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Tomcat - Is This an Application Server ?

06.09.2008
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In this post I’ll discuss about Apache Tomcat Web Server and look in to its extent for support in J2EE Environment.

Apache Tomcat is one of the most popular options for lightweight development scenarios,and in many cases meets the need for an application server, even though it is technically a Web server.Java EE extends Java Platform, Standard Edition (Java SE) to support Web services, an enterprise component model, management APIs, and communication protocols for designing and implementing service-oriented architectures, distributed applications, and Web applications.

A compliant Java EE application server must support features such as an Enterprise JavaBeans (EJB) server and container; JNDI capabilities; a Java Message Service (JMS) framework; a Java Transaction API (JTA) framework; and J2EE Connector Architecture. Java EE servers usually support a hierarchical classloader architecture enabling such functionality as EJB loading/reloading, WAR loading/reloading, manifest-specified utilities, and so on.

Java EE defines containers for client applications, servlets, and EJB components. These containers provide structure and functionality that facilitate the deployment, persistence, and execution of supported components. The J2EE Connector Architecture enables a provider of an enterprise system to expose the system using a standard interface known as a resource adapter.

Using a Java EE server(Application Server) gives you the convenience of hosting a system in a pre-tested environment that offers all of the Java enterprise development services. In some cases, however, the Java EE server brings unnecessary overhead to an execution environment that only requires one or two of these services.

For instance, many Java-based Web applications are deployed to environments that only support the technologies found in a Web server/container, such as servlets, JSPs, and JDBC. In these scenarios you might choose to construct a system piecemeal, using sundry frameworks and providers.

Some developers would choose to use Tomcat in place of the Java EE application server given these environmental constraints.

Web applications vs. enterprise applications

For some, the confusion over Tomcat’s definition points to the deeper question of what differentiates an enterprise application from a Web application. Traditionally, a Java enterprise application is defined as a combination of the following components and technologies:

  • EAR files
  • Java Servlets
  • JavaServer Pages or JavaServer Faces
  • Enterprise JavaBeans (EJB)
  • Java Authentication and Authorization Service (JAAS)
  • J2EE Connector Architecture
  • JavaBeans Activation Framework (JAF)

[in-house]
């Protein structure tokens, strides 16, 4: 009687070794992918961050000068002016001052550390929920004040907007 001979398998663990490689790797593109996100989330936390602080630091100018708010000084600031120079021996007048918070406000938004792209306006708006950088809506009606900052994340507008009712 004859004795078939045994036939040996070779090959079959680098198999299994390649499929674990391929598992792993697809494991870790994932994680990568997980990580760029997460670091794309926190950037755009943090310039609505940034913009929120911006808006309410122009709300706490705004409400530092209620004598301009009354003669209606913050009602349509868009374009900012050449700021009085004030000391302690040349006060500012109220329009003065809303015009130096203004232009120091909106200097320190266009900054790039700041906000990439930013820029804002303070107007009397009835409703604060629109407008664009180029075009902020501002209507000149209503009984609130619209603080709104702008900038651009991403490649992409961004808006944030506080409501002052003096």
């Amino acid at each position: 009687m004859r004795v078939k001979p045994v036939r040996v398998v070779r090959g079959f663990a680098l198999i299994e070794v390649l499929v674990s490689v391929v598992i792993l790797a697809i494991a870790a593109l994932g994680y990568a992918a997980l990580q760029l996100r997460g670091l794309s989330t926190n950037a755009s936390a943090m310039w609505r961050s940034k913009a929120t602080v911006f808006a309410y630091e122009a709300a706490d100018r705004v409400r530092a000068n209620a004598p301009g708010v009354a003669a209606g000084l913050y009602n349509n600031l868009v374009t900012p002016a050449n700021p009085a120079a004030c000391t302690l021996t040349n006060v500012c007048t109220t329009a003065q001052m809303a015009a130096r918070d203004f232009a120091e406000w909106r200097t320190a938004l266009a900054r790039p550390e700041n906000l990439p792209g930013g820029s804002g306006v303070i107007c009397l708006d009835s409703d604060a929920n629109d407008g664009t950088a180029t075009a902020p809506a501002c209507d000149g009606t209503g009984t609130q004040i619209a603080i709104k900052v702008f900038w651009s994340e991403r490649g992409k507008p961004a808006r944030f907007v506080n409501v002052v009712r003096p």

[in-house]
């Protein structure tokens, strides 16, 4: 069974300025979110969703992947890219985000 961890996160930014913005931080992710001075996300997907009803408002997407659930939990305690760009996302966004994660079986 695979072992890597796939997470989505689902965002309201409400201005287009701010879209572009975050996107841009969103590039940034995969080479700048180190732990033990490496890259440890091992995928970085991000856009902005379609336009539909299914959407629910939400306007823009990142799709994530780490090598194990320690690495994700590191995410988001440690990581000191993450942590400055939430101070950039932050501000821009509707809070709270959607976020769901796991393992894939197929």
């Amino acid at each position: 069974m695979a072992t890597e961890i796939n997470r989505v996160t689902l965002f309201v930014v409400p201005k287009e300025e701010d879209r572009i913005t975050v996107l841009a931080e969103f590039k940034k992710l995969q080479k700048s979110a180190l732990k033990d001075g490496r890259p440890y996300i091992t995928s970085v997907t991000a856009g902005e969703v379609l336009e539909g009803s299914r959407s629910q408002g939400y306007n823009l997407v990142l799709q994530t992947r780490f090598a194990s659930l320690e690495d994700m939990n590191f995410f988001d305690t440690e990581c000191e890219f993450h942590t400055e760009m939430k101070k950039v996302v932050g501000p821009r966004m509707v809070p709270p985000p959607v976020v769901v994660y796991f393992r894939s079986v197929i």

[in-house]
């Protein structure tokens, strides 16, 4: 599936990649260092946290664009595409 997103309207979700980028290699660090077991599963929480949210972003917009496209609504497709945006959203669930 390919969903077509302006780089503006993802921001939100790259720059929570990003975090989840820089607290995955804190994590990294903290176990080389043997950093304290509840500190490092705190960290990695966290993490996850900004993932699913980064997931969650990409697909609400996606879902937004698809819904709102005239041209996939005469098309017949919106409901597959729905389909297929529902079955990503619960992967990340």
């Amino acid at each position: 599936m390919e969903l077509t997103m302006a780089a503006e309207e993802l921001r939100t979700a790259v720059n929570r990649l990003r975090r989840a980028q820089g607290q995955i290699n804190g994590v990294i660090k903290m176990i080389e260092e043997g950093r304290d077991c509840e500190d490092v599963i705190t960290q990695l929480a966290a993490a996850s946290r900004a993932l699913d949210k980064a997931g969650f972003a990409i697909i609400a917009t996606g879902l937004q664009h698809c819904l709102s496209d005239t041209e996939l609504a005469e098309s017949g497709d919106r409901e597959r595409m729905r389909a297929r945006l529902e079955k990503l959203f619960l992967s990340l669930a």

• JavaMail
  • Java Message Service (JMS)
  • Java Persistence API (JPA)
  • Java Transaction API (JTA)
  • The Java Management Extensions (JMX) API
  • Java API for XML Processing (JAXP)
  • The Java API for XML-based RPC (JAX-RPC)
  • The Java Architecture for XML Binding (JAXB)
  • The SOAP with Attachments API for Java (SAAJ)
  • Java Database Connectivity (JDBC) framework

A Java Web application, meanwhile, is said to combine a subset of Java enterprise application components and technologies, namely:

  • WAR files
  • Java Servlets
  • JavaServer Faces or JavaServer Pages
  • Java Database Connectivity (JDBC) framework

In a typical Java EE Web application, an HTML client posts a request to a server where the request is handled by the Web container of the application server. The Web container invokes the servlet that is configured to handle the specific context of the request.

Once the servlet has received the initial request, some form of request dispatching ensues in order to perform the necessary business logic for completing the request. One or more business services or components are then invoked to perform business logic.

Most business services or components require access to some form of data storage or information system. Oftentimes an abstraction layer between the business service and the data store is provided in order to protect against future changes in the data store. DAOs (data access objects) are often employed as data abstraction components in this situation.

When the DAO invocation step is complete, the response data is passed back up the chain of command, usually as one or more Java beans. The Java beans are then passed to some type of state machine and/or view manager in order to organize and format the markup response. When processing is complete for a given request, a formatted response is passed back to the HTML client.